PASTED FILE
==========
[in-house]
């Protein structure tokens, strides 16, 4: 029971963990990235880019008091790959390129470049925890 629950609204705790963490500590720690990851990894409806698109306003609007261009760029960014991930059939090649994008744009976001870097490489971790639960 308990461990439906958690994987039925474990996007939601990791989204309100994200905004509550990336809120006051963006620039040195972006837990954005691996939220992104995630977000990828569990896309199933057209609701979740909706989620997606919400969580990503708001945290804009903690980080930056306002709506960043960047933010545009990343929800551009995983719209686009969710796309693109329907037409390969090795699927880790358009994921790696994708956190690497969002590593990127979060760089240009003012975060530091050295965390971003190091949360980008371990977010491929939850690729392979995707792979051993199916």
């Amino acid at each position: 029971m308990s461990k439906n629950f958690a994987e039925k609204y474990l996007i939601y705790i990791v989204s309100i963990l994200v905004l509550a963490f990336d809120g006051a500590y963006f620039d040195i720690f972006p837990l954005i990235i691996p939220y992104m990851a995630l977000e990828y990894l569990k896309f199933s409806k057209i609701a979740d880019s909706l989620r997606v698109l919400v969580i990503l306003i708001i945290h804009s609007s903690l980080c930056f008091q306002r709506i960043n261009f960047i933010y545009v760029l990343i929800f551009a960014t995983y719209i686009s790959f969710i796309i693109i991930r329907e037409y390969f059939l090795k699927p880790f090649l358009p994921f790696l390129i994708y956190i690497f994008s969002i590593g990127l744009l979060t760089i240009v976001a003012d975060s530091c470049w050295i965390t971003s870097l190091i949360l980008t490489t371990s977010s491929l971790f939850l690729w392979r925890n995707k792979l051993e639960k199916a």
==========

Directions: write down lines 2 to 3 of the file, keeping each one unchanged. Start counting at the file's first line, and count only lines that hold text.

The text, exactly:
């Protein structure tokens, strides 16, 4: 029971963990990235880019008091790959390129470049925890 629950609204705790963490500590720690990851990894409806698109306003609007261009760029960014991930059939090649994008744009976001870097490489971790639960 308990461990439906958690994987039925474990996007939601990791989204309100994200905004509550990336809120006051963006620039040195972006837990954005691996939220992104995630977000990828569990896309199933057209609701979740909706989620997606919400969580990503708001945290804009903690980080930056306002709506960043960047933010545009990343929800551009995983719209686009969710796309693109329907037409390969090795699927880790358009994921790696994708956190690497969002590593990127979060760089240009003012975060530091050295965390971003190091949360980008371990977010491929939850690729392979995707792979051993199916």
């Amino acid at each position: 029971m308990s461990k439906n629950f958690a994987e039925k609204y474990l996007i939601y705790i990791v989204s309100i963990l994200v905004l509550a963490f990336d809120g006051a500590y963006f620039d040195i720690f972006p837990l954005i990235i691996p939220y992104m990851a995630l977000e990828y990894l569990k896309f199933s409806k057209i609701a979740d880019s909706l989620r997606v698109l919400v969580i990503l306003i708001i945290h804009s609007s903690l980080c930056f008091q306002r709506i960043n261009f960047i933010y545009v760029l990343i929800f551009a960014t995983y719209i686009s790959f969710i796309i693109i991930r329907e037409y390969f059939l090795k699927p880790f090649l358009p994921f790696l390129i994708y956190i690497f994008s969002i590593g990127l744009l979060t760089i240009v976001a003012d975060s530091c470049w050295i965390t971003s870097l190091i949360l980008t490489t371990s977010s491929l971790f939850l690729w392979r925890n995707k792979l051993e639960k199916a």